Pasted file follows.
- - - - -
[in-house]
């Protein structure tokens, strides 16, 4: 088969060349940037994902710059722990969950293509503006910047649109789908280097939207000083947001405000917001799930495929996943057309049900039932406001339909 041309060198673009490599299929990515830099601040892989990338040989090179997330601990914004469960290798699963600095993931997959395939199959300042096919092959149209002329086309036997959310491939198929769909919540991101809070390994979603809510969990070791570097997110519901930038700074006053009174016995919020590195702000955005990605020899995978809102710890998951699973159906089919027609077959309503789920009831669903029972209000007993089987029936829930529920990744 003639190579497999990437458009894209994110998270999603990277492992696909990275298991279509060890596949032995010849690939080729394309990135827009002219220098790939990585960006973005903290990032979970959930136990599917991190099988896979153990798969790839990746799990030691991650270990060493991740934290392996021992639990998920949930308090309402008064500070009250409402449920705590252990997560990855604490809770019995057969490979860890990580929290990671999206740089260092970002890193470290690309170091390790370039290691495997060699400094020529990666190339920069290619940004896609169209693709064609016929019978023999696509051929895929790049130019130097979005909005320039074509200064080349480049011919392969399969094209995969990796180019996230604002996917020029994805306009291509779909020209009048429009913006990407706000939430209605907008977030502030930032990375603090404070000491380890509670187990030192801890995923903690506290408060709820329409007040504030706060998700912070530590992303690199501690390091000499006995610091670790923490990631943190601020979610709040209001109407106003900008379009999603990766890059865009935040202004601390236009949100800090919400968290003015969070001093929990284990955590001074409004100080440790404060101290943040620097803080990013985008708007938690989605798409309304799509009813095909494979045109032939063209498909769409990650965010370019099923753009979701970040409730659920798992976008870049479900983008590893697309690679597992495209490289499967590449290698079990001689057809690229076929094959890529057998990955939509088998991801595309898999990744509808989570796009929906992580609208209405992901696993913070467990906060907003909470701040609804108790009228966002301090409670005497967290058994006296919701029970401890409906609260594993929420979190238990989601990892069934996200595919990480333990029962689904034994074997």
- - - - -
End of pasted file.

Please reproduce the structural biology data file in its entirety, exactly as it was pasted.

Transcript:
[in-house]
């Protein structure tokens, strides 16, 4: 088969060349940037994902710059722990969950293509503006910047649109789908280097939207000083947001405000917001799930495929996943057309049900039932406001339909 041309060198673009490599299929990515830099601040892989990338040989090179997330601990914004469960290798699963600095993931997959395939199959300042096919092959149209002329086309036997959310491939198929769909919540991101809070390994979603809510969990070791570097997110519901930038700074006053009174016995919020590195702000955005990605020899995978809102710890998951699973159906089919027609077959309503789920009831669903029972209000007993089987029936829930529920990744 003639190579497999990437458009894209994110998270999603990277492992696909990275298991279509060890596949032995010849690939080729394309990135827009002219220098790939990585960006973005903290990032979970959930136990599917991190099988896979153990798969790839990746799990030691991650270990060493991740934290392996021992639990998920949930308090309402008064500070009250409402449920705590252990997560990855604490809770019995057969490979860890990580929290990671999206740089260092970002890193470290690309170091390790370039290691495997060699400094020529990666190339920069290619940004896609169209693709064609016929019978023999696509051929895929790049130019130097979005909005320039074509200064080349480049011919392969399969094209995969990796180019996230604002996917020029994805306009291509779909020209009048429009913006990407706000939430209605907008977030502030930032990375603090404070000491380890509670187990030192801890995923903690506290408060709820329409007040504030706060998700912070530590992303690199501690390091000499006995610091670790923490990631943190601020979610709040209001109407106003900008379009999603990766890059865009935040202004601390236009949100800090919400968290003015969070001093929990284990955590001074409004100080440790404060101290943040620097803080990013985008708007938690989605798409309304799509009813095909494979045109032939063209498909769409990650965010370019099923753009979701970040409730659920798992976008870049479900983008590893697309690679597992495209490289499967590449290698079990001689057809690229076929094959890529057998990955939509088998991801595309898999990744509808989570796009929906992580609208209405992901696993913070467990906060907003909470701040609804108790009228966002301090409670005497967290058994006296919701029970401890409906609260594993929420979190238990989601990892069934996200595919990480333990029962689904034994074997």